economicmultipliers_67

Economic Multipliers (67)
Do you know what these are?
They help CREATE wealth in systems.
‘Stoplights’ are an economic multiplier for businesses if they understand and apply the concepts.
 
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Several years ago, I caught some episodes of the television series JAG (stands for:  Judge Advocate General) … a (fiction) show about the legal arm of the U.S. Marine Corps.  JAs in the Marine Corps are unique:  They are first trained as officers and then as lawyers.  That means that they might think differently than a person who has trained solely or predominantly as a lawyer.
 
Since I’ve never served in the military or gone through any of their ‘formal training,’ I don’t specifically know how they are trained to think.  I do know, having chatted with many individuals who’ve served in the military over the years, that I don’t always think like they do:  Sometimes (many times) I attribute this to the different experiences and training that they have had.
 
Organizations, whether they are civilian (public or private) or military, function best when people perform at their best.  That’s probably why I remember a concept from JAG:  the ‘stoplight.'
 
Stoplights (to my knowledge globally) are designed for three things:
  1. Green … to tell a person to go …
  2. Yellow … to give a person a warning that they should be slowing down and seriously considering stopping …
  3. Red … to tell a person to stop …
Just like an intersection, the work environment can be a ‘hazardous’ place to negotiate when you are trying to effectively communicate with other people.  People have different communication styles, ‘appreciate’ different types of humor and have different tolerance levels for varying types of behavior.
 
If you ever are put in a position where you need to help employees learn how to effectively work with other people (because you know that YOUR organization will function at its best if they do it well), you may want to teach them about ‘stoplights.'
 
If any individual feels uncomfortable with the behavior of another person, they can just simply say:  ‘yellow light’ and quickly explain why (if that’s necessary).  If they are extremely uncomfortable, they can just simply say:  ‘red light’ and quickly explain why (if that’s necessary … they shouldn’t ever assume that someone would immediately understand their discomfort … the other person might consider the behavior completely normal).
 
The ‘receiving’ individual should always look upon the ‘stoplights’ as simple statements that the person they are dealing with has a different comfort level and they need to simply ‘adjust’ their behavior.  They should even be told that they can ask for recommendations regarding ‘more suitable’ behavior.  (Keep in mind that a ‘stoplight’ policy is meant to help KEEP people OUT of trouble … NOT GET them INTO trouble:  People who don’t ‘obey’ stoplights get into trouble.)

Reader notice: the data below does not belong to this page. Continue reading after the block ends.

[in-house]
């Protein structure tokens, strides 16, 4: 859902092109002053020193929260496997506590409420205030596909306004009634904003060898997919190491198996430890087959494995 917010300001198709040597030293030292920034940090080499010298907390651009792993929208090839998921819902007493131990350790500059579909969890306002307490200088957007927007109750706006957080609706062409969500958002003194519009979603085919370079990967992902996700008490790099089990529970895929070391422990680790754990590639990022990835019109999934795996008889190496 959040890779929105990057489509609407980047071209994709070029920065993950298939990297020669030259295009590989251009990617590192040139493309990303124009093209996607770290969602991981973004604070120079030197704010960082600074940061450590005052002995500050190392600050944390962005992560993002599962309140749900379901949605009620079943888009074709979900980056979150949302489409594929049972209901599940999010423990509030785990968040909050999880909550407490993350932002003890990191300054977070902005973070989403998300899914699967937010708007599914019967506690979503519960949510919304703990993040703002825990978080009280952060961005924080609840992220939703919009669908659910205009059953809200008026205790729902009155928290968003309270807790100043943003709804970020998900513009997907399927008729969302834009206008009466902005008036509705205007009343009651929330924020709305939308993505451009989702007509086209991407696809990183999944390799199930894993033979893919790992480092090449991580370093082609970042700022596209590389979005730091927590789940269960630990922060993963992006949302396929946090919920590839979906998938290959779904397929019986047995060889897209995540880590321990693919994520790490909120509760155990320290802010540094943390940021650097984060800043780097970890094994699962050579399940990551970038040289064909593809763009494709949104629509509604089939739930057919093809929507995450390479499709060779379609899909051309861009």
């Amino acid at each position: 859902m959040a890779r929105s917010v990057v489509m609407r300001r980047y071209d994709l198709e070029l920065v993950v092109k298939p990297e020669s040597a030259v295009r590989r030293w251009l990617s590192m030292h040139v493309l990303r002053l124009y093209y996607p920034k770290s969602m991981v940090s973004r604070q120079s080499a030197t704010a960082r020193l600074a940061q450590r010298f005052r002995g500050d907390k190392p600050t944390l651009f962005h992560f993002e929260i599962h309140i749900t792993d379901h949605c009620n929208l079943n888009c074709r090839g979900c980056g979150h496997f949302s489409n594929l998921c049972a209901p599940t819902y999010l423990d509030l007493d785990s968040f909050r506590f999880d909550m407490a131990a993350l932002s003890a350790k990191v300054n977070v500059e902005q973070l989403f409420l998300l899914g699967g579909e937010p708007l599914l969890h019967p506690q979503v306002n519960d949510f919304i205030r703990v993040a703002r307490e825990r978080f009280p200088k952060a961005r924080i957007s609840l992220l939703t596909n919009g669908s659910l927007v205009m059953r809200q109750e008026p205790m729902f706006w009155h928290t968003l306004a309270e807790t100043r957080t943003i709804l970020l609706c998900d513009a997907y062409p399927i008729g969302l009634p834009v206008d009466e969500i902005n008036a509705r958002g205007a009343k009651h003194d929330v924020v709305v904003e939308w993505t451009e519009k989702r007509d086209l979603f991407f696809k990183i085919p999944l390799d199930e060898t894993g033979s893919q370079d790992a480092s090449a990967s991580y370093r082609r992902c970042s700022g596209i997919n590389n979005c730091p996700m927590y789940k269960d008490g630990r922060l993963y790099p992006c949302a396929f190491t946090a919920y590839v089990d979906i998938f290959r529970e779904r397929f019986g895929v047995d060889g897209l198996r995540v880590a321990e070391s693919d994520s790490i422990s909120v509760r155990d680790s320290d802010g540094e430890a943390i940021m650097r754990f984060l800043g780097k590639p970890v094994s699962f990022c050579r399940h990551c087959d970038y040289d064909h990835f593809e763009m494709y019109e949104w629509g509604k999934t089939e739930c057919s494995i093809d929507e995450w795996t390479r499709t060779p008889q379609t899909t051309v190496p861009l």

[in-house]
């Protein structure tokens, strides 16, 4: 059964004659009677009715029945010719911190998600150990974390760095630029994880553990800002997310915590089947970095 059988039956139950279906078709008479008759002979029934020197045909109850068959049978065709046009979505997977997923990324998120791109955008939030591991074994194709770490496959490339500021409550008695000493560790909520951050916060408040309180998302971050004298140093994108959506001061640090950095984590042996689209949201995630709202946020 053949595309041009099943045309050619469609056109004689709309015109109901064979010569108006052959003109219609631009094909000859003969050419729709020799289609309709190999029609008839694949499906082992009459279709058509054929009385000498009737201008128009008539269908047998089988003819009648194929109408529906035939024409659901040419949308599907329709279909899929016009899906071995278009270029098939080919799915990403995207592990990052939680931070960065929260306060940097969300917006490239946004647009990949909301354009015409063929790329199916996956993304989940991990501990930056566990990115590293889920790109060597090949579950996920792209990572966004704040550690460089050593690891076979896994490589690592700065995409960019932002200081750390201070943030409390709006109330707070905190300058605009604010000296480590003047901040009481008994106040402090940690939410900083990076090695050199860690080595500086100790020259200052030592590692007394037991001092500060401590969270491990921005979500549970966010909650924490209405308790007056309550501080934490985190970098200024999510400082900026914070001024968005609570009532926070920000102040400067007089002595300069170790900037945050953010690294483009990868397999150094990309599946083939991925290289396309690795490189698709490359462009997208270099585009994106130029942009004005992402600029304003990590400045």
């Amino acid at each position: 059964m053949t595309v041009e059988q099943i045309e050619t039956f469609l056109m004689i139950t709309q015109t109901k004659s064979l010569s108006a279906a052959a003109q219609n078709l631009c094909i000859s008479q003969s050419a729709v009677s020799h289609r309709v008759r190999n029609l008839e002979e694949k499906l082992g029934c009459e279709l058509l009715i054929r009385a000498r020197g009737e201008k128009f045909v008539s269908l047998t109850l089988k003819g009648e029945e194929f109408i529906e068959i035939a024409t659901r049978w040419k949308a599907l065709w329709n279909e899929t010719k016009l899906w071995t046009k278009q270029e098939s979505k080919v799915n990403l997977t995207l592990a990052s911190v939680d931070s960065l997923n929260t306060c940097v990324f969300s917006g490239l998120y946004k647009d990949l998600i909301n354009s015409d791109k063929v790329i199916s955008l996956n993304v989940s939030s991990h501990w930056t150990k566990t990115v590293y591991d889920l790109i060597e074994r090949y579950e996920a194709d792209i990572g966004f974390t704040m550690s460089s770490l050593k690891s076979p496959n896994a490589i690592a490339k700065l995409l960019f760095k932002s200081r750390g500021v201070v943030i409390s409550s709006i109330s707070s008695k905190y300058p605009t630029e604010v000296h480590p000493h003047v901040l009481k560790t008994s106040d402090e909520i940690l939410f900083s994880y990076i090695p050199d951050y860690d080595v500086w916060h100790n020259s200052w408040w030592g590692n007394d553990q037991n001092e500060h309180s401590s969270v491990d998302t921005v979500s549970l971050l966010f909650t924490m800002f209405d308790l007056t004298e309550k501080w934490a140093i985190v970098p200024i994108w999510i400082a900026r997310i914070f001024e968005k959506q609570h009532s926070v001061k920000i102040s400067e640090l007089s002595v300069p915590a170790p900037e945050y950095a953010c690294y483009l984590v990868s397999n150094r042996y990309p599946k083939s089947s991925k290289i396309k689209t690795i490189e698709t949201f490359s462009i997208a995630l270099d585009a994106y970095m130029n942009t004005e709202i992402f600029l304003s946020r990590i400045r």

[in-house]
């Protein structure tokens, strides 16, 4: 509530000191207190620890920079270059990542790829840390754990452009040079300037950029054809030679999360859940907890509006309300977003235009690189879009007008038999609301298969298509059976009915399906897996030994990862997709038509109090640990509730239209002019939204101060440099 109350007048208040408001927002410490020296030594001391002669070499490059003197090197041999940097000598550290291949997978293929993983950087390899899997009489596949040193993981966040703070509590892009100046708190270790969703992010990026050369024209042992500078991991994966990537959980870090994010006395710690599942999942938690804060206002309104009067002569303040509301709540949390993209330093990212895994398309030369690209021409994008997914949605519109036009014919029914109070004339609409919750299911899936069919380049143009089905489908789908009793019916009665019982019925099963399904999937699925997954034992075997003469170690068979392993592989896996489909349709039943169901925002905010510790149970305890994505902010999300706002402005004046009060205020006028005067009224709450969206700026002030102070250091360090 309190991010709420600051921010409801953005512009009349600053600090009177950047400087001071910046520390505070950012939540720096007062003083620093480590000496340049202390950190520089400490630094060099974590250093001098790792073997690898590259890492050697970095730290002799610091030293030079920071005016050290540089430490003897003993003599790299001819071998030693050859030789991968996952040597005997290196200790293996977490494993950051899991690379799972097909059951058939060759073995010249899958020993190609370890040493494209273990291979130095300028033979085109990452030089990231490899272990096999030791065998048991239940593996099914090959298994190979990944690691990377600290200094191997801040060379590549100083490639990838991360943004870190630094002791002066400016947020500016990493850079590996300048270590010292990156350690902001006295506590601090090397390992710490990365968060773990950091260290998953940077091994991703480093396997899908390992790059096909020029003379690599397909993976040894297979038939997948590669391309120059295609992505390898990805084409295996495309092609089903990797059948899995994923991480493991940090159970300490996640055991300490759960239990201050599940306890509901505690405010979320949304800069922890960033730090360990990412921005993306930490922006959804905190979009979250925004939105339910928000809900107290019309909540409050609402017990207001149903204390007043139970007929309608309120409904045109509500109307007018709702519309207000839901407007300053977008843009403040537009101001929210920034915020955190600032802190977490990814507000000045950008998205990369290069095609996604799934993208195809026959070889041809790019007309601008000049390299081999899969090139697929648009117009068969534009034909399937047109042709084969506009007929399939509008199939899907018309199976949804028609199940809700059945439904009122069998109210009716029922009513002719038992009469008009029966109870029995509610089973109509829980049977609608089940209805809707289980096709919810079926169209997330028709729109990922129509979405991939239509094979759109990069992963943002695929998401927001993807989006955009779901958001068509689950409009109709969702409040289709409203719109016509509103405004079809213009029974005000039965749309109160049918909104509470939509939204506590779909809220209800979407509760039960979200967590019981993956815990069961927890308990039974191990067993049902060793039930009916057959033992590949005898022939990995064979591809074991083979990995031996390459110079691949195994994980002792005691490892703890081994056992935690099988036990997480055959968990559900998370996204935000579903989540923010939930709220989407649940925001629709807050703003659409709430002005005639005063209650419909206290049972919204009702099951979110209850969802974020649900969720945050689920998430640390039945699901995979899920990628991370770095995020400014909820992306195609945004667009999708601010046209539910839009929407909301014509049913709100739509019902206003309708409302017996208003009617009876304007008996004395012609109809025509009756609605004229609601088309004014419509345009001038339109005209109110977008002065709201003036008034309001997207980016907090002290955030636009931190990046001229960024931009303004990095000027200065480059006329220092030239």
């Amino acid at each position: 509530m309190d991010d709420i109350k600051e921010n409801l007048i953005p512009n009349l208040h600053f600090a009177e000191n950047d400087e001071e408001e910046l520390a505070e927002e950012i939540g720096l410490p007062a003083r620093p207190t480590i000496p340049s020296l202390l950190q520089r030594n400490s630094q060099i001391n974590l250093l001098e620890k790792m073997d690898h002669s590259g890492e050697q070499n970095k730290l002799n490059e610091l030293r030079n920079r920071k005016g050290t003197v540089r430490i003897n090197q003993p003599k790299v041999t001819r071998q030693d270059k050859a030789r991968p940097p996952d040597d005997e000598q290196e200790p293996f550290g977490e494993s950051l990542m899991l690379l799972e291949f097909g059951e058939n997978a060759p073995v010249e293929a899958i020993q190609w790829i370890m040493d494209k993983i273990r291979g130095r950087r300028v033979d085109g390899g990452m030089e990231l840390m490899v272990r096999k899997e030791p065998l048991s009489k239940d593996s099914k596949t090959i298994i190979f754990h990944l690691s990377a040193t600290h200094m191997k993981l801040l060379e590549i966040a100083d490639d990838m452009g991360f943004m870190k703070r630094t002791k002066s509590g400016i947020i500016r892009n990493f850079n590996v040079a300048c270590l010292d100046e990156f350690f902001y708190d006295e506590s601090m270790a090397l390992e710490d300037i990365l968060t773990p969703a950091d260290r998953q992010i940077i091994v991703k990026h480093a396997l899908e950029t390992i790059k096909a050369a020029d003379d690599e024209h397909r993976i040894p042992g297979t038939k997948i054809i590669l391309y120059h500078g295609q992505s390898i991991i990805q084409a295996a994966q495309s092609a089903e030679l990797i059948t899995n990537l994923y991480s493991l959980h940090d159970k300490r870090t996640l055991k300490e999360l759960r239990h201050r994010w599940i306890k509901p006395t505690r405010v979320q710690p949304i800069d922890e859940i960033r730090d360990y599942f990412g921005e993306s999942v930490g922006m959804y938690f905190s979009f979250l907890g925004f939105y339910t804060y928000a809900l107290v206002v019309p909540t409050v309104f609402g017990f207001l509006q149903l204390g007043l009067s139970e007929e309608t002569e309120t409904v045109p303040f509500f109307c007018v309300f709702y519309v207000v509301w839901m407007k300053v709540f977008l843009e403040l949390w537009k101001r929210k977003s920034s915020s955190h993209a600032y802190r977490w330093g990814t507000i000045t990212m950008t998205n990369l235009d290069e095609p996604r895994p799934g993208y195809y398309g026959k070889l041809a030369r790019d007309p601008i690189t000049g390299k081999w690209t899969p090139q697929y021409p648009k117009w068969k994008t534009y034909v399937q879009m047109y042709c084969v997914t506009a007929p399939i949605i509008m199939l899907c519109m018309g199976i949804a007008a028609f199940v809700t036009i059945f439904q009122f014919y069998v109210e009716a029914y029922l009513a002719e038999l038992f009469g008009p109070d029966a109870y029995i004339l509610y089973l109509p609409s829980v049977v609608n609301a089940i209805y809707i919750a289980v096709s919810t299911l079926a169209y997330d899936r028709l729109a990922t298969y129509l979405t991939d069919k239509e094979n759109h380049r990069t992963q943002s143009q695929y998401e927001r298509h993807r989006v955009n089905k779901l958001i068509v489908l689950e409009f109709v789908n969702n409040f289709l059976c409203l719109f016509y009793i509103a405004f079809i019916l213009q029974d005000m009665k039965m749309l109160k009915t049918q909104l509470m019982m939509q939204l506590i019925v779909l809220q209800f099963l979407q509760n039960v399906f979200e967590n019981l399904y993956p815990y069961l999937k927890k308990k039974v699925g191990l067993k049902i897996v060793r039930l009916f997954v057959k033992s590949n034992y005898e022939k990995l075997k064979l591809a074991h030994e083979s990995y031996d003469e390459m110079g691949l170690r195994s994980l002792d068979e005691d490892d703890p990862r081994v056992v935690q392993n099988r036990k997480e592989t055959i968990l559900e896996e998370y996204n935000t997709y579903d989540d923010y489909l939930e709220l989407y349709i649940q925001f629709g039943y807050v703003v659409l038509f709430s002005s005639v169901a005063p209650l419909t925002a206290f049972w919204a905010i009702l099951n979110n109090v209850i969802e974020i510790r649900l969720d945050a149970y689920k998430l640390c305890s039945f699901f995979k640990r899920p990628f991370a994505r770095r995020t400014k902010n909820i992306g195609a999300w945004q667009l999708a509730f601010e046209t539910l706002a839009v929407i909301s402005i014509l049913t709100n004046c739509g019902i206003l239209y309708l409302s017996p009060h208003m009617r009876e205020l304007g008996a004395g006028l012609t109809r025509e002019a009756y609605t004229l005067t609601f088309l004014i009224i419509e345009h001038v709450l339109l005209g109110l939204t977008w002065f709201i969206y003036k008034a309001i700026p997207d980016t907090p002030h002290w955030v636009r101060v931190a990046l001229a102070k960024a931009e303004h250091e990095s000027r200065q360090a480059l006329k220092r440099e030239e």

Employers are getting more ‘street savvy.’  They know that people don’t always behave in ‘politically correct’ ways or ‘say the right things at the right times.’  They don’t want to stifle the creativity that goes along with ‘light-hearted’ banter or lose good employees but they can’t really consider any employee ‘good’ (no matter how much they personally produce) if they reduce the productivity of their coworkers.
 
If your employer doesn’t have any ‘stoplight’ policy but you personally like to tell or play practical jokes, you might want to develop your own policy among the people you ‘include’ in your jokes while thinking about how your actions affect the productivity of the whole organization.
 
Likewise, if the work environment is one of the few places where you meet people and you develop an ‘interest’ in someone, you might want to ‘share’ the stoplight concept before you take any action which might get you into trouble (I myself would hate to think that two single people who were well suited for each other who worked together couldn’t pursue a personal relationship but that would be a two-person decision).
 
Very few people get into trouble when they simply do their job and do it well:  ‘Stoplight’ policies in organizations could help better define (and even elevate) the standards of behavior when people start delving into the ‘gray areas’ of human and working relationships.
 
Employee productivity in every organization affects the bottom line:  Economics (and even national security) is ALL about the bottom line.
 
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P.S.  You might think ‘stoplight’ policies are mainly about men and women:  I wish that were so.  Some ‘employees’ have all sorts of ‘unusual’ ideas about ‘hazing,’ training the ‘new guy,’ and ‘little’ workplace practical jokes.  Always ask yourself (if you’re ever unsure of a behavior):  ‘Is EVERYONE laughing … including the ‘employer’?’
 
If you really need to be funny, I believe comedy clubs are always looking for new talent.